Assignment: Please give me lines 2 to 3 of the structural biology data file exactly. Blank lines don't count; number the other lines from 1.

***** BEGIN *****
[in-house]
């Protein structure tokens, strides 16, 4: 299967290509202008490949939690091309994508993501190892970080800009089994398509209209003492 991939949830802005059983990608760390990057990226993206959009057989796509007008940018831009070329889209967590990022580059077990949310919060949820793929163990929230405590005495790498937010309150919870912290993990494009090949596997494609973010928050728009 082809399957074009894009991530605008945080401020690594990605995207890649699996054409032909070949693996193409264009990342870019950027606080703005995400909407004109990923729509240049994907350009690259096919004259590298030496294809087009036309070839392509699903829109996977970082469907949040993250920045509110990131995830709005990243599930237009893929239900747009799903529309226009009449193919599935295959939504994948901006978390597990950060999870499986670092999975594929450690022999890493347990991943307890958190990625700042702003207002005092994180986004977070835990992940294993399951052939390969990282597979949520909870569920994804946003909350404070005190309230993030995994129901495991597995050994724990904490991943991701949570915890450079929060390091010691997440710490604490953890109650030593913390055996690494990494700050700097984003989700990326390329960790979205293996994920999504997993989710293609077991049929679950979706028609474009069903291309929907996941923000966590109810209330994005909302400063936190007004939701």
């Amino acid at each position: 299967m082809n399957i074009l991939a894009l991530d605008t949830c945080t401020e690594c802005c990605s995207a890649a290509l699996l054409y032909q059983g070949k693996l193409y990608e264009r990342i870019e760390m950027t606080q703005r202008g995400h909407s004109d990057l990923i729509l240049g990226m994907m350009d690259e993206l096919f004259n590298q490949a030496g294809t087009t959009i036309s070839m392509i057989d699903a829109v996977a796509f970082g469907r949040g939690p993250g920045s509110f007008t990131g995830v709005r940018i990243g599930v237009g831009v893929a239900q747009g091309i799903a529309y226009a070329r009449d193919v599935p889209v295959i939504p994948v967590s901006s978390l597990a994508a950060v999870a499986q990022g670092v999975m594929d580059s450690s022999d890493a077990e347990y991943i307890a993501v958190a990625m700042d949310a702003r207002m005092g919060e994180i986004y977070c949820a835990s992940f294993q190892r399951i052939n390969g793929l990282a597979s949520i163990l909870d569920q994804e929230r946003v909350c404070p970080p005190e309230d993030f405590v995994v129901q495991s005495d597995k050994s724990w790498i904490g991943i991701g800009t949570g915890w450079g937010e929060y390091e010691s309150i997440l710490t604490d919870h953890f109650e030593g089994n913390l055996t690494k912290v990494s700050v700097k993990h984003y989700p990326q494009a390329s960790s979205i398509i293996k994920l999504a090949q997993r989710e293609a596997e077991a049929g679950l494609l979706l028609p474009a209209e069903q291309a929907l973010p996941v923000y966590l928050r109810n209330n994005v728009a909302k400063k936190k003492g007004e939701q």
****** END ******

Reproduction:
């Protein structure tokens, strides 16, 4: 299967290509202008490949939690091309994508993501190892970080800009089994398509209209003492 991939949830802005059983990608760390990057990226993206959009057989796509007008940018831009070329889209967590990022580059077990949310919060949820793929163990929230405590005495790498937010309150919870912290993990494009090949596997494609973010928050728009 082809399957074009894009991530605008945080401020690594990605995207890649699996054409032909070949693996193409264009990342870019950027606080703005995400909407004109990923729509240049994907350009690259096919004259590298030496294809087009036309070839392509699903829109996977970082469907949040993250920045509110990131995830709005990243599930237009893929239900747009799903529309226009009449193919599935295959939504994948901006978390597990950060999870499986670092999975594929450690022999890493347990991943307890958190990625700042702003207002005092994180986004977070835990992940294993399951052939390969990282597979949520909870569920994804946003909350404070005190309230993030995994129901495991597995050994724990904490991943991701949570915890450079929060390091010691997440710490604490953890109650030593913390055996690494990494700050700097984003989700990326390329960790979205293996994920999504997993989710293609077991049929679950979706028609474009069903291309929907996941923000966590109810209330994005909302400063936190007004939701």
């Amino acid at each position: 299967m082809n399957i074009l991939a894009l991530d605008t949830c945080t401020e690594c802005c990605s995207a890649a290509l699996l054409y032909q059983g070949k693996l193409y990608e264009r990342i870019e760390m950027t606080q703005r202008g995400h909407s004109d990057l990923i729509l240049g990226m994907m350009d690259e993206l096919f004259n590298q490949a030496g294809t087009t959009i036309s070839m392509i057989d699903a829109v996977a796509f970082g469907r949040g939690p993250g920045s509110f007008t990131g995830v709005r940018i990243g599930v237009g831009v893929a239900q747009g091309i799903a529309y226009a070329r009449d193919v599935p889209v295959i939504p994948v967590s901006s978390l597990a994508a950060v999870a499986q990022g670092v999975m594929d580059s450690s022999d890493a077990e347990y991943i307890a993501v958190a990625m700042d949310a702003r207002m005092g919060e994180i986004y977070c949820a835990s992940f294993q190892r399951i052939n390969g793929l990282a597979s949520i163990l909870d569920q994804e929230r946003v909350c404070p970080p005190e309230d993030f405590v995994v129901q495991s005495d597995k050994s724990w790498i904490g991943i991701g800009t949570g915890w450079g937010e929060y390091e010691s309150i997440l710490t604490d919870h953890f109650e030593g089994n913390l055996t690494k912290v990494s700050v700097k993990h984003y989700p990326q494009a390329s960790s979205i398509i293996k994920l999504a090949q997993r989710e293609a596997e077991a049929g679950l494609l979706l028609p474009a209209e069903q291309a929907l973010p996941v923000y966590l928050r109810n209330n994005v728009a909302k400063k936190k003492g007004e939701q």